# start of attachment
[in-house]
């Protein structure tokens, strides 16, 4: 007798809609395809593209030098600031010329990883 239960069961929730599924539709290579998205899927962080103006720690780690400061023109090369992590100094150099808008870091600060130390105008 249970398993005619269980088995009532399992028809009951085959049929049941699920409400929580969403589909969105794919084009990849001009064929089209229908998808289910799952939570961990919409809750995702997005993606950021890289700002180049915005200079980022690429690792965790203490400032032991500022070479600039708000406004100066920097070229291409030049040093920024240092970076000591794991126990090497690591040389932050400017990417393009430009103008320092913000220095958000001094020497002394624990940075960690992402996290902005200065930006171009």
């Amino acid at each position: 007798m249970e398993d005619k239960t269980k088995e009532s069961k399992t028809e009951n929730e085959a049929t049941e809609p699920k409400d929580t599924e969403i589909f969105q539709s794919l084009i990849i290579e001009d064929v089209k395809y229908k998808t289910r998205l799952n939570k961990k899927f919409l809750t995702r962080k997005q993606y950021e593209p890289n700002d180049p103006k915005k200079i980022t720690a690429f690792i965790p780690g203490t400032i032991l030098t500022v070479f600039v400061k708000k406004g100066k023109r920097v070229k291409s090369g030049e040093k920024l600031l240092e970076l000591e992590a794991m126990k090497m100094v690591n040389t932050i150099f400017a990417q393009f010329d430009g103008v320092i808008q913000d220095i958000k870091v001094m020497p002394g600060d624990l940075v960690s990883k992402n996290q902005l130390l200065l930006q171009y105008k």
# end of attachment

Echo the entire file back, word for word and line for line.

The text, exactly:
[in-house]
């Protein structure tokens, strides 16, 4: 007798809609395809593209030098600031010329990883 239960069961929730599924539709290579998205899927962080103006720690780690400061023109090369992590100094150099808008870091600060130390105008 249970398993005619269980088995009532399992028809009951085959049929049941699920409400929580969403589909969105794919084009990849001009064929089209229908998808289910799952939570961990919409809750995702997005993606950021890289700002180049915005200079980022690429690792965790203490400032032991500022070479600039708000406004100066920097070229291409030049040093920024240092970076000591794991126990090497690591040389932050400017990417393009430009103008320092913000220095958000001094020497002394624990940075960690992402996290902005200065930006171009």
């Amino acid at each position: 007798m249970e398993d005619k239960t269980k088995e009532s069961k399992t028809e009951n929730e085959a049929t049941e809609p699920k409400d929580t599924e969403i589909f969105q539709s794919l084009i990849i290579e001009d064929v089209k395809y229908k998808t289910r998205l799952n939570k961990k899927f919409l809750t995702r962080k997005q993606y950021e593209p890289n700002d180049p103006k915005k200079i980022t720690a690429f690792i965790p780690g203490t400032i032991l030098t500022v070479f600039v400061k708000k406004g100066k023109r920097v070229k291409s090369g030049e040093k920024l600031l240092e970076l000591e992590a794991m126990k090497m100094v690591n040389t932050i150099f400017a990417q393009f010329d430009g103008v320092i808008q913000d220095i958000k870091v001094m020497p002394g600060d624990l940075v960690s990883k992402n996290q902005l130390l200065l930006q171009y105008k």